Knight’s Crossing final subdivision request approved

Terry RogersBusiness, Government & Politics, Headlines, Milford Headline Story

Proposed layout of the new Knight’s Crossing development

Milford City Council approved a final subdivision plan for Knight’s Crossing, a development which will be located on Beaver Dam Road. The development had previously been denied as they requested single family units to be only 10 feet apart. The developer redesigned the project to allow for the required 16 feet, requiring them to reduce the number of single family homes and increasing townhomes by five.

“The rest of the conditions are met,” City Planner Rob Pierce said. “The six clusters of townhouses flanked the southern side of the property were shifted slightly to the west. Another cluster of five townhouses were added at the end of the cul-de-sac to the east.”

Mayor Archie Campbell asked Benjamin Culp, an engineer with Duffield Associates if there were any plans to widen the roadways. Culp explained that they had gone through DelDOT approval and were planning on adding turn lanes as well as widening sections of the road. Councilman Dan Marabello asked how extensive the landscaping was in the development.

“It meets Milford code, and all of our ponds are also landscaped,” Culp said. “We have an extensive buffer on the right hand side. If this is approved tonight, we are hoping to get started on Phase 1A which is already approved.”

Councilman Mike Boyle pointed out that council had recently approved a development where there were some environmental concerns.

“We’re getting near the river and undeveloped land that has been overgrown,” Councilman Boyle said. ‘Was there a survey done or have you contacted DNREC about the existence of an eagle’s nest, an active eagle’s nest?”

Culp explained that the property had gone through the PLUS system which includes a DNREC review and that should trigger a native species comment. Pierce stated that there were no comments related to an endangered species. There was a question about a previous development, but it turned out the eagle’s nest was not located on the property in question after all.

“I think the issue with it is we ought to consider that it’s not where the nest is located,” Councilman Boyle said. “It is the distance from an active nest to a construction site. And, depending on the time of year, the distance varies 300 to 600 plus yard, or I think, feet. It’s not just a DNREC regulation, it’s a federal law that has to be taken into consideration. And as we get into t hose areas that are heavily wooded and closer, especially to wetlands and rivers, it needs to be something that we will look at. There has to be some comment from DNREC that the area does not contain any active nests.”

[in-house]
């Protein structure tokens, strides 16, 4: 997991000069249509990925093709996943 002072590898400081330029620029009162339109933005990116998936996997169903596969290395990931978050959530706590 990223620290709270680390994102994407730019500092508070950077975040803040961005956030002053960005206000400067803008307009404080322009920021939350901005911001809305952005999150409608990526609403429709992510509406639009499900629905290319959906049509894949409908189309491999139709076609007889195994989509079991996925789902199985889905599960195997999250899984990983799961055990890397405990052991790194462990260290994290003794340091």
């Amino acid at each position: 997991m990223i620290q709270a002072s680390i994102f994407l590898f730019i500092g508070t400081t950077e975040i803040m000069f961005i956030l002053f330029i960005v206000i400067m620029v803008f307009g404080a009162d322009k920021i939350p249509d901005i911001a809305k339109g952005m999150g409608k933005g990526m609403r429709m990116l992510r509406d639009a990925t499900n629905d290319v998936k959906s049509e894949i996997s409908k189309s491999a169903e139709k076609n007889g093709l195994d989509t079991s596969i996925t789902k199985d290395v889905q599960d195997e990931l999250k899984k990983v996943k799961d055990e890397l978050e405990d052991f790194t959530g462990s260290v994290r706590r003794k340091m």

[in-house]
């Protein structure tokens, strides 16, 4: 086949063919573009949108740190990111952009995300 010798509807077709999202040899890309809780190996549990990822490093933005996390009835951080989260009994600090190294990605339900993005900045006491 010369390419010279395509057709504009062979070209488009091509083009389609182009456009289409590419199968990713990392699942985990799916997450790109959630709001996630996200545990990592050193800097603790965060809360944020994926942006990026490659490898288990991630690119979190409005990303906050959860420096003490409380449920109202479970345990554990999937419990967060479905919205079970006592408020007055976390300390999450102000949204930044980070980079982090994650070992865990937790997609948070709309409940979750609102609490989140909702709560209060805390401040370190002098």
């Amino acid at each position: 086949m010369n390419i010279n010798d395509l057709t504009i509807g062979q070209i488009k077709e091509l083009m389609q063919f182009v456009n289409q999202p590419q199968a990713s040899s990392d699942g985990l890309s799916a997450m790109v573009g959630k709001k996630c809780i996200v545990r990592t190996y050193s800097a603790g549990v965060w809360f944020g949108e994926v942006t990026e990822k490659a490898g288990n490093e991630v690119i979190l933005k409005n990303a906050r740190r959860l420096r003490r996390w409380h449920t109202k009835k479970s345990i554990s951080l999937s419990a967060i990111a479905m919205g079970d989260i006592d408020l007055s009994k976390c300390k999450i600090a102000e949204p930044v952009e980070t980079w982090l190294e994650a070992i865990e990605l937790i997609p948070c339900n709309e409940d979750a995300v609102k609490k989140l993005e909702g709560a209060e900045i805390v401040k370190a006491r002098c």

City Solicitor David Rutt explained that the criteria were not in the code and if council wanted to ask for that information, they would have to pass a code amendment to do so. He explained the burden is not on the applicant to check whether there are active nests. He also stated that if the applicant meets all the criteria under the code, council is required or obligated to approve the plan. Council had the right to add a bird survey as part of the process, but it would need to be added as part of city code. Pierce explained that the PLUS process was very detailed.

“On the other one, they did miss it,” Councilman Andy Fulton said. “Well, they didn’t miss it. They thought they missed it and then discovered it wasn’t on the property or within the boundaries.”

During the public hearing on the development, two residents who lived near the proposed area spoke against the plan.

“I live across one from this property,” Lucius Webb said. “It’s really a question more than a concern. I see no plans for any bike path or anything to accommodate that because the road to Slaughter Beach from Milford is highly trafficked road by people who want to stay fit which includes a few of you. You hear you all should want to stay fit and use a bike, but there’s no plans, no responsible behavior on the city of Milford to include bike lanes on the edge of a development and I encourage you to think about that. Also, I think you should think to the past and know the history of this property. It was the James farm. And Mrs. James was a sister to Hugh Rodney Sharp and he was a gentleman who restored Odessa and he was a big time guy at DuPont and his people came and designed the landscaping around the James home on that property. The landscaping remains the home does not. So, you asked what you should preserve besides eagles, and also think to the future. What are these people going to do. There is no golf course, you did not preserve that.”

Brenda Watson asked if this would be a 55 and older community as was previously stated as well as whether there would be an entrance into the development from Route 36. Culp explained that he did not believe this would be a 55 and older community and that there was no plan for an entrance from Route 36. Pierce stated that there was a residual piece of land between the development and Route 36 which is why there were not plans to put an entrance from that road.

The request was approved unanimously.

“Something I want council to consider in the future,” Councilman Todd Culotta said. “We’re. here tonight to vote on this because we denied the application before with five foot setbacks on each side of the house for a total of ten feet between structures. We talk about affordable housing, and we need to consider this because those criteria add to the cost of the home. I will say yes, and I do appreciate the modification, but we need to consider that in the future.”




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